Monday, February 9, 2009
A Stritch In Time
I have the pleasure and honor of taking over two of John Canemaker's animation classes at NYU in the upcoming year as he goes on sabbatical. In addition to heading NYU's animation department, John is an acclaimed author, animation historian, and Oscar-winning filmmaker.
For each class I agreed to take on, John invited me to sit in on his current class so that I might have a better understanding of his approach to teaching. Last week I sat in on the second of the two classes, Action Analysis II. If there's a single most important animation class in NYC, then this might be it. When I walked in the room I immediately noticed his writing on the dry erase board:
Elaine Stritch at Liberty:
Gypsy Rose Lee
John opened the class with some selected clips from Elaine Stritch's one woman show, "Elaine Stritch at Liberty," and the list of names/words written on the dry erase board were all mentioned in Stritch's act. John wanted to make sure that all those references were explained ahead of time so that the class could follow along. All of those names and words would have been familiar to me as a student in the early 1990s, but time has left this generation further removed. For the next 45 minutes John played sections of "Elaine Stritch at Liberty," and when it was over, he asked the students to talk about the actresses' transitions, mannerisms, thought process, timing, body language, and gestures. There was, indeed, a lot to talk about. Studying a master like Elaine Stritch is what is missing from the animation education of today. How-to-animate books offer examples of simplified movements and formulas that were long ago based upon real life, but to watch Elaine Stritch is to be looking at a potential source.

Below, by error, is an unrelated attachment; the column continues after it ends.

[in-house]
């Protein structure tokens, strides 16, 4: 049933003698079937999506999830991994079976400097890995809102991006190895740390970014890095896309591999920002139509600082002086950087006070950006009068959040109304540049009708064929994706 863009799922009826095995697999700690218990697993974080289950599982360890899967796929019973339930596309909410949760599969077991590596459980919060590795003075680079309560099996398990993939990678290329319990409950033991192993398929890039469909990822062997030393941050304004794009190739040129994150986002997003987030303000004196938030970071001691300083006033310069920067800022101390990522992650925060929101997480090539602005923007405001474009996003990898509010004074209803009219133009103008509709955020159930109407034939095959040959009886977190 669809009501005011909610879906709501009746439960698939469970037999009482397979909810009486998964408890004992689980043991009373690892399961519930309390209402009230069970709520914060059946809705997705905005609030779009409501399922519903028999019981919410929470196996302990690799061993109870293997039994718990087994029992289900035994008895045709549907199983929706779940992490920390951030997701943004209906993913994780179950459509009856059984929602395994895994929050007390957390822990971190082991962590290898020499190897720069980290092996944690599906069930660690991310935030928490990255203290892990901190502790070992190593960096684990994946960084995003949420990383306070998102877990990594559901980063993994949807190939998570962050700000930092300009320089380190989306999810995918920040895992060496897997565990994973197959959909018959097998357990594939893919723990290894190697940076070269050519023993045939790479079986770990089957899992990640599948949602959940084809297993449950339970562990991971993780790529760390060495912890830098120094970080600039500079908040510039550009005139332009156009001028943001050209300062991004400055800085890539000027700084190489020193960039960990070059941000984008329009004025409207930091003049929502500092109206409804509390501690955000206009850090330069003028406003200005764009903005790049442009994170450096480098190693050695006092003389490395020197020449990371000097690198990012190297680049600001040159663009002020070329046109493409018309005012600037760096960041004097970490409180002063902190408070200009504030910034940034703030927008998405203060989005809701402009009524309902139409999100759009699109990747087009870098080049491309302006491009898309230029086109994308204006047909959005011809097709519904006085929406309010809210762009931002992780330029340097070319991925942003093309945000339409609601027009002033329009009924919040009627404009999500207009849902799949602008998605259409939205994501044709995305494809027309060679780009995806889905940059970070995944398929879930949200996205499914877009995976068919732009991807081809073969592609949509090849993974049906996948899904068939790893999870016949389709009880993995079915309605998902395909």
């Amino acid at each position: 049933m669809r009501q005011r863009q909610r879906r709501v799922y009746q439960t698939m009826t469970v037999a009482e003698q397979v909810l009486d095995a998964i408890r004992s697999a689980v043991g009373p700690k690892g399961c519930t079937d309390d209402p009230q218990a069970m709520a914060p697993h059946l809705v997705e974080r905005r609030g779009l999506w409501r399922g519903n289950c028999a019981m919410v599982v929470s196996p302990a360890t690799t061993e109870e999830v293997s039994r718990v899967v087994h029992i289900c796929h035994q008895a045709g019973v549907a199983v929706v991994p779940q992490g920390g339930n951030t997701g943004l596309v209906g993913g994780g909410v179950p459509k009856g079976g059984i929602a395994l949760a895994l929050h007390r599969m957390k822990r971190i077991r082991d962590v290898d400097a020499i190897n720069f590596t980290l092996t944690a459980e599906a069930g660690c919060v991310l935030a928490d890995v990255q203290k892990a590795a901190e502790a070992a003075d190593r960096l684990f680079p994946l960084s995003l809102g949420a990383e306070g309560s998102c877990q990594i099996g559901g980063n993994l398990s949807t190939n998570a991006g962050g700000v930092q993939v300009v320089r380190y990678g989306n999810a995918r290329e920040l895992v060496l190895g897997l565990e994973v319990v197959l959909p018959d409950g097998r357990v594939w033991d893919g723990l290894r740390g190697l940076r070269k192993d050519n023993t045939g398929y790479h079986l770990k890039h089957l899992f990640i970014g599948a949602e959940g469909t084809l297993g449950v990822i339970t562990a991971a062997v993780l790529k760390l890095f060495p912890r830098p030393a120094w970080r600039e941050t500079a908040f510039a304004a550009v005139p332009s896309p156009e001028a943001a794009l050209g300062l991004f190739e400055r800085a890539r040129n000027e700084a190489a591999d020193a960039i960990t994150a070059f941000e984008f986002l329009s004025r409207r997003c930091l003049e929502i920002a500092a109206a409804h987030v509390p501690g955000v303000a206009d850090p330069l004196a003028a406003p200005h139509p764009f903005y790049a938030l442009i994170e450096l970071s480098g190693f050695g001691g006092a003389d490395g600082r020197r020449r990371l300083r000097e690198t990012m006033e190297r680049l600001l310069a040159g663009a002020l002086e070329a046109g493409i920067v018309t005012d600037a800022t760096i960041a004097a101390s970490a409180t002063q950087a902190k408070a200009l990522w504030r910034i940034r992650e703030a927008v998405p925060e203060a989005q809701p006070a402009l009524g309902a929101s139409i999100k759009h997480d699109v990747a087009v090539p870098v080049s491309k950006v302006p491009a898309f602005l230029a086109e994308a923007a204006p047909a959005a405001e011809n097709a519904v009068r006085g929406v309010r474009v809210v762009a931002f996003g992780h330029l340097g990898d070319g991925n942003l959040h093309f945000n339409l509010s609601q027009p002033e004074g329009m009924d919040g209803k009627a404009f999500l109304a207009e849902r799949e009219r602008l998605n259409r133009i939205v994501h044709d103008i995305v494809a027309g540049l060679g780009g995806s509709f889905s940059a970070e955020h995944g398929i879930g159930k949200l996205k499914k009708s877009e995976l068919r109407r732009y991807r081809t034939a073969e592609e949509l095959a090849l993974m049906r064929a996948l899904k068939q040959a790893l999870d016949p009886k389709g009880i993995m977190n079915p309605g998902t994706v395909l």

The most acclaimed cartoons were made during the golden age of animation, and its important to remember that those artists were not necessarily only referencing other cartoons, they had grown up reading books and newspapers, seeing vaudeville, and watching early live action movie masters of pantomime like Keaton, Chaplin, and Lloyd. When you are close to the source of your inspiration you have a better chance of channeling it into something new. Something all your own. This was just as true for The Beatles, who had spent their youth digesting the first generation of American rock 'n roll.
John spent the next two hours reviewing the students' homework, which was to animate a pencil test of a character drinking what they assumed to be alcohol, but is actually milk. The point was to establish a character and their intent to drink what they think is alcohol and then show the thought process as they realize something is wrong and then react to it. It was fascinating to watch John patiently lead the critique of each piece, encouraging the class to comment along. When a student failed to establish a character, John would ask: "Who is your character? How old are they?" If the student responded that the character was young, John would ask: "What gestures or attitude might help communicate that your character is young?" Sometimes he'd ask the student to stand up and demonstrate what that pose might look like.
The students had the opportunity to sit and learn through 20 such critiques in that day alone. I wondered if they knew how lucky they were. John was pushing them to think not as a fan of Bugs Bunny, The Simpsons, or Akira, but as an actor might think.
At one point John asked the students if they'd noticed how Elaine Stritch had begun her act by making eye contact with as many members of the audience as she could. Of course, she couldn't really see their eyes because the audience looks like a blur from the vantage point of the stage lights. John described this as an old vaudeville survival trick. Actors would be sure to make eye contact with as many audience members as possible because it humanized the actors in the eyes of the audience.
A few of John's students presented work that confused the class. In each case it was because the student had imagined an elaborate back story explaining their characters and their situation (all things that did not make it to the animation paper.) For character animation to really work, it needs to live in the NOW. And, it has no chance of doing that if it first doesn't try to establish a bond with its audience. The audience only knows what we show them. While our characters can't directly look at the audience the way Elaine Stritch can, an animator must remember that they are making animation for an audience just the same. Students are not always ready to understand what teachers wish them to learn, but John's lesson was not lost on this lifelong student. Thanks, John.